At the moment I`m reading The Mummy at the Dining Room Table.
In the book well known practitioners recount the most memorable case histories of their illustrious careers. Engaging and surprising stories of human behavior are dramatically and often humorously portrayed. Each chapter gives a behind-the-scenes look at how therapists work with clients whose problems and behaviors aren’t found in standard psychology textbooks. The book also shows how these eminent therapists often cure these apparently intractable problems and learn something about themselves in the process. I was especially moved By Robert A. Neimeyer`s case history “Reconstructing the Jigsaw Puzzle of a Meter Man`s Memory”, and wanted to learn more about this fascinating therapist. I found this interview, where he talks about grief. What follow is the interview, and a description of him and his thoughts about grief.
Even though grief and grieving are a natural aspect of life, it can be overwhelming physically, emotionally, mentally and spiritually. Robert A. Neimeyer, Ph.D. has dedicated his life to the field of thanatology through his extensive research on the topics of death, grief, loss, and suicide intervention.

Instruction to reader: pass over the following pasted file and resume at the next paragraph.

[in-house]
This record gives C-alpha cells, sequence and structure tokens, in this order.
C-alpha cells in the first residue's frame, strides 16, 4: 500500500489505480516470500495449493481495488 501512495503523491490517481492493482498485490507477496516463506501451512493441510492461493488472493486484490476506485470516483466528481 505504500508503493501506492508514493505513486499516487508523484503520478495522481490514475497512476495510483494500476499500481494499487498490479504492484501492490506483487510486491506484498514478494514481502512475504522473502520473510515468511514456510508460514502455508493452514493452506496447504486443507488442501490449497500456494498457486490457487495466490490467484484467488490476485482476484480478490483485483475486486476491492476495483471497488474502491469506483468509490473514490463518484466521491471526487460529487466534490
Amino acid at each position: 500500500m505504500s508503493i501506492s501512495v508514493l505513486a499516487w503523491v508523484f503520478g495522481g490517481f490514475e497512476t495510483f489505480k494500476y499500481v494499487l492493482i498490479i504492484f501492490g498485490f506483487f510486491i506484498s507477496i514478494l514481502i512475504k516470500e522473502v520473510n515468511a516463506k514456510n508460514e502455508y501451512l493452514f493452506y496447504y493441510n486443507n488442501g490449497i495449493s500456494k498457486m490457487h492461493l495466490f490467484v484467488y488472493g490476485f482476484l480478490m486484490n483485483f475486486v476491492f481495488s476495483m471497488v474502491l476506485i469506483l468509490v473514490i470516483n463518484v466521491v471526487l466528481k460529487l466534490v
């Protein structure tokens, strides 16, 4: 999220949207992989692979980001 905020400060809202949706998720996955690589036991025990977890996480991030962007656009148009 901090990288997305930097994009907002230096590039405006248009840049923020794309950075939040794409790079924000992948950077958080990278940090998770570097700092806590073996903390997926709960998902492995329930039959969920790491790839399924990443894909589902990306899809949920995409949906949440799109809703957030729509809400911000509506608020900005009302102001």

Dr. Neimeyer is a professor and director of psychotherapy research in the Department of Psychology at the University of Memphis, where he also maintains an active clinical practice. Additionally, he is the editor of two respected international journals, Death Studies and the Journal of Constructivist Psychology. He has published 24 books and over 300 articles and book chapters. The Art of Longing, a book of contemporary poetry is his latest creative endeavor.
This interview is the first segment in a two part interview. In this introduction, Dr. Neimeyer portrays how grief rocks the foundation of our world and how through a newer model of grief therapy called “Meaning Reconstruction”, we can explore and integrate our loss into our life. Meaning Reconstruction is a process of healing grief through the telling and re-telling of our life stories; seeking new meanings to re-affirm and re-build our life in a world without our loved one. Dr. Neimeyer is advancing this model of grief in his research, counseling practice and life’s work.
In the second segment of the interview Dr. Neimeyer explains a deeper understanding of meaning reconstruction grief theory and shares more of his personal and professional insights. The second segment concludes with a reading of his poem entitled, The Art of Longing.
The man in an inspiration for therapists and clients who need to find meaning in their work and life.